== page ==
12. Zatarain’s or Louisiana brand (I buy them on sale), liquid crab boil, lemons, potatoes, unpeeled onions, sausage, wieners, corn on the cob or canned corn w/holes poked in the can and fresh mushrooms. Place the mushrooms in the empty onion sack. They will suck up the spices easily and if left for the whole soak time, they will extremely spicy! We add ice to stop the cooking process so they are able to soak longer. We’ve just learned if you add a little vegetable oil to the seasoned water, it makes peeling easier. I peel and eat one at a time with a mixture of ketchup, Horseradish, and lemon juice. BW is not kidding about having to use the exhaust fan when boiling indoors. IT WILL TAKE YOUR BREATH AWAY!
    P.S. Had a shrimp boil with friends in Grand Isle last week. AND…The next day, I boiled a dozen crabs for me. Today I had leftover crab for lunch.

  13. We boil some of our shrimp with seasonings in the pot for eating, usually outdoors on the cooker. Also boil some and save the water for homemade seafood stock to use in recipes later on. We do the same with our crawfish. That indoor boiling will surely open your sinuses, but God it smells so good while cooking! My house doesn’t mind at all!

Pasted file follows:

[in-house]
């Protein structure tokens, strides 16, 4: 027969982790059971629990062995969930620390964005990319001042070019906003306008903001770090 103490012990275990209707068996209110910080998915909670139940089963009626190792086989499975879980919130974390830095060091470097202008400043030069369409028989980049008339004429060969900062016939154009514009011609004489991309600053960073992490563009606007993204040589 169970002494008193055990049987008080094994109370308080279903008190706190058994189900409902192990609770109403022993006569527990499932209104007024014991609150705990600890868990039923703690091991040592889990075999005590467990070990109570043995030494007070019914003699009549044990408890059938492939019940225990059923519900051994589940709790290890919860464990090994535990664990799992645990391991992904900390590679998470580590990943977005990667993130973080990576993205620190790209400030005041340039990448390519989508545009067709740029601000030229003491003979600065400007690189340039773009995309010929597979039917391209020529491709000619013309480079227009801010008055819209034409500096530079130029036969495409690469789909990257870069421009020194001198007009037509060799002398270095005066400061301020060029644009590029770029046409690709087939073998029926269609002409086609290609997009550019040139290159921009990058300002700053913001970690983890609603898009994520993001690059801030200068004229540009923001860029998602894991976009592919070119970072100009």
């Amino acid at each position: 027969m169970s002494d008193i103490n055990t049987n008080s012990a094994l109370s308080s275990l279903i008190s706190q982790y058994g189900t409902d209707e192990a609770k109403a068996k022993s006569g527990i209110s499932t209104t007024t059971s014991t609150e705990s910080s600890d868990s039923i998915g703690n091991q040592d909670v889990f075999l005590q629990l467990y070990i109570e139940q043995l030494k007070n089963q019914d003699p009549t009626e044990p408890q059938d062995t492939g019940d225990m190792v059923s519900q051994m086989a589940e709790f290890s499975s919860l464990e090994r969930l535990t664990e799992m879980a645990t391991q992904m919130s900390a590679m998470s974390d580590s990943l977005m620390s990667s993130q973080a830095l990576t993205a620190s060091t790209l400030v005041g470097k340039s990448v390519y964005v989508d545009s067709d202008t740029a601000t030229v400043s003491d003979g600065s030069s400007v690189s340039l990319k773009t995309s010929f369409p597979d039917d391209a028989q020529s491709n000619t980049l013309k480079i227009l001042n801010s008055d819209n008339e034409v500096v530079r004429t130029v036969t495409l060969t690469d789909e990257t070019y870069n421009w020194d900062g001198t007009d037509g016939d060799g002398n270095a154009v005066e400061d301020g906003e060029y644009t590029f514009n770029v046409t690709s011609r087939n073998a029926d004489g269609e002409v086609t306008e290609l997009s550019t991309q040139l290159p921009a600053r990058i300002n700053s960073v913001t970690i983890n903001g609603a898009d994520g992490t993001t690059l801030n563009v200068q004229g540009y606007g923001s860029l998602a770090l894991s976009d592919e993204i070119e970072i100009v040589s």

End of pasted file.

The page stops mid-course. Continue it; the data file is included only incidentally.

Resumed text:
14. We love shrimp boils! My son is now the shrimp king of our family. I believe he uses Old Bay or Zatarain seasoning, beer, lemons, and Lord know what else! He also makes a wickedly spicy cocktail sauce, with lots of fresh horseradish that really clear the sinus areas!
    My method of eating is to peel and bunch and then pig out!

  15. When we vacationed on GA’s Tybee Island, I found a little shop selling fresh shrimp and blue crab. This brings back great memories of boiling them in the B&B’s kitchen with what they had, Old Bay, though I grew up with Zatarain’s. The kids didn’t seem too thrilled with the heads and legs, though. I guess we were tougher in my day. 🙂

Leave a Reply

Your email address will not be published. Required fields are marked *